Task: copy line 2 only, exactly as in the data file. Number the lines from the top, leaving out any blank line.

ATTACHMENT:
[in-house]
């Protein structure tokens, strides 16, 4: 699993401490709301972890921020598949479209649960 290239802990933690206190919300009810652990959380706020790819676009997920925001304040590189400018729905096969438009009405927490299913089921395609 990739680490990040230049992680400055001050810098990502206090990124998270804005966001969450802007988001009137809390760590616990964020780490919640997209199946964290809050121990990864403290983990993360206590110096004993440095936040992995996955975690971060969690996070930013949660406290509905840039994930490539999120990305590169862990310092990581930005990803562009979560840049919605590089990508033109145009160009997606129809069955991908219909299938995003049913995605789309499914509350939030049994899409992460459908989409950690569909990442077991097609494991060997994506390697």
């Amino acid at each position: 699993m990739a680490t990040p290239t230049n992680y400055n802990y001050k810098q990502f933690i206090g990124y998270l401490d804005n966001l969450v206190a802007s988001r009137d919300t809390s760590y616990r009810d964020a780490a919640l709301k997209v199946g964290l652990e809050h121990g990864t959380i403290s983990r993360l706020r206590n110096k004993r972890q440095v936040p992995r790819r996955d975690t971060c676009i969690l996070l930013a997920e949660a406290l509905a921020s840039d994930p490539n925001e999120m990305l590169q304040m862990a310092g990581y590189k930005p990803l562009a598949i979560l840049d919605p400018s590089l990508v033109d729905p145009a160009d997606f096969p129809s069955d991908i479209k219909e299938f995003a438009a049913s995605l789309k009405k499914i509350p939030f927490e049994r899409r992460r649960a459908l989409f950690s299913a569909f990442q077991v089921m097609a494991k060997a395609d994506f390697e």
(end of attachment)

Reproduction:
């Protein structure tokens, strides 16, 4: 699993401490709301972890921020598949479209649960 290239802990933690206190919300009810652990959380706020790819676009997920925001304040590189400018729905096969438009009405927490299913089921395609 990739680490990040230049992680400055001050810098990502206090990124998270804005966001969450802007988001009137809390760590616990964020780490919640997209199946964290809050121990990864403290983990993360206590110096004993440095936040992995996955975690971060969690996070930013949660406290509905840039994930490539999120990305590169862990310092990581930005990803562009979560840049919605590089990508033109145009160009997606129809069955991908219909299938995003049913995605789309499914509350939030049994899409992460459908989409950690569909990442077991097609494991060997994506390697």